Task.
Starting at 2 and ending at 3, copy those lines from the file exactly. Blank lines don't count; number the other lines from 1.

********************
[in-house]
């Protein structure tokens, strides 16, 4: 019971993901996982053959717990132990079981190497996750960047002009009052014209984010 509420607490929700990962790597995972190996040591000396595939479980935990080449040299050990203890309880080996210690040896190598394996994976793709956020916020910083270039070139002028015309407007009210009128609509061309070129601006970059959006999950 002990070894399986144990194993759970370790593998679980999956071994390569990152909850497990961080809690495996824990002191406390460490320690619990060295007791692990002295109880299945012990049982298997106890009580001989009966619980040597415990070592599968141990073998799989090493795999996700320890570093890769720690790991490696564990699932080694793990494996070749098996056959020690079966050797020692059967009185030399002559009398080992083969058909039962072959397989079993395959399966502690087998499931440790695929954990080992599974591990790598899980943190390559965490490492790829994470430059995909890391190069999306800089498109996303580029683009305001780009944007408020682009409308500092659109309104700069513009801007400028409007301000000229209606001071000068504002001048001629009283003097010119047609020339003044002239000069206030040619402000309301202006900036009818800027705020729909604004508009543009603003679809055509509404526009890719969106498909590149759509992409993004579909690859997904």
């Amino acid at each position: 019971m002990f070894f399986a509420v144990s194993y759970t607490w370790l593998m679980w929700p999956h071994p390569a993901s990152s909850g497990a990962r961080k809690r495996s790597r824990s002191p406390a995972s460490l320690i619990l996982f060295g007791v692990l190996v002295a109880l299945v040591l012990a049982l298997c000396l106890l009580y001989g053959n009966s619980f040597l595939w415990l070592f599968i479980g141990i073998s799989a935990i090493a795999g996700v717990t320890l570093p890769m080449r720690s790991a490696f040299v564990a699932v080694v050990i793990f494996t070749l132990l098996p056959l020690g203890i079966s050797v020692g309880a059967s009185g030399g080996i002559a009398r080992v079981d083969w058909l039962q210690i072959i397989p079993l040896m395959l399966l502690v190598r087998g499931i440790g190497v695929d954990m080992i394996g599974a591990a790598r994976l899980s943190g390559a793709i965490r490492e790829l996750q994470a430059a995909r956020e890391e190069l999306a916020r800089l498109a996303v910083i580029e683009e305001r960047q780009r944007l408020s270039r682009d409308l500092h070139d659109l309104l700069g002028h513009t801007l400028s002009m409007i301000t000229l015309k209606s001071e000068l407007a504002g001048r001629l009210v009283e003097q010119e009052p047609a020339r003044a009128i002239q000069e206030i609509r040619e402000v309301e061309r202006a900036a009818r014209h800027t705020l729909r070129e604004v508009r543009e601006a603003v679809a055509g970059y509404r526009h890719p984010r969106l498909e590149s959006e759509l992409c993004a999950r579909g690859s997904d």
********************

């Protein structure tokens, strides 16, 4: 019971993901996982053959717990132990079981190497996750960047002009009052014209984010 509420607490929700990962790597995972190996040591000396595939479980935990080449040299050990203890309880080996210690040896190598394996994976793709956020916020910083270039070139002028015309407007009210009128609509061309070129601006970059959006999950 002990070894399986144990194993759970370790593998679980999956071994390569990152909850497990961080809690495996824990002191406390460490320690619990060295007791692990002295109880299945012990049982298997106890009580001989009966619980040597415990070592599968141990073998799989090493795999996700320890570093890769720690790991490696564990699932080694793990494996070749098996056959020690079966050797020692059967009185030399002559009398080992083969058909039962072959397989079993395959399966502690087998499931440790695929954990080992599974591990790598899980943190390559965490490492790829994470430059995909890391190069999306800089498109996303580029683009305001780009944007408020682009409308500092659109309104700069513009801007400028409007301000000229209606001071000068504002001048001629009283003097010119047609020339003044002239000069206030040619402000309301202006900036009818800027705020729909604004508009543009603003679809055509509404526009890719969106498909590149759509992409993004579909690859997904």
């Amino acid at each position: 019971m002990f070894f399986a509420v144990s194993y759970t607490w370790l593998m679980w929700p999956h071994p390569a993901s990152s909850g497990a990962r961080k809690r495996s790597r824990s002191p406390a995972s460490l320690i619990l996982f060295g007791v692990l190996v002295a109880l299945v040591l012990a049982l298997c000396l106890l009580y001989g053959n009966s619980f040597l595939w415990l070592f599968i479980g141990i073998s799989a935990i090493a795999g996700v717990t320890l570093p890769m080449r720690s790991a490696f040299v564990a699932v080694v050990i793990f494996t070749l132990l098996p056959l020690g203890i079966s050797v020692g309880a059967s009185g030399g080996i002559a009398r080992v079981d083969w058909l039962q210690i072959i397989p079993l040896m395959l399966l502690v190598r087998g499931i440790g190497v695929d954990m080992i394996g599974a591990a790598r994976l899980s943190g390559a793709i965490r490492e790829l996750q994470a430059a995909r956020e890391e190069l999306a916020r800089l498109a996303v910083i580029e683009e305001r960047q780009r944007l408020s270039r682009d409308l500092h070139d659109l309104l700069g002028h513009t801007l400028s002009m409007i301000t000229l015309k209606s001071e000068l407007a504002g001048r001629l009210v009283e003097q010119e009052p047609a020339r003044a009128i002239q000069e206030i609509r040619e402000v309301e061309r202006a900036a009818r014209h800027t705020l729909r070129e604004v508009r543009e601006a603003v679809a055509g970059y509404r526009h890719p984010r969106l498909e590149s959006e759509l992409c993004a999950r579909g690859s997904d």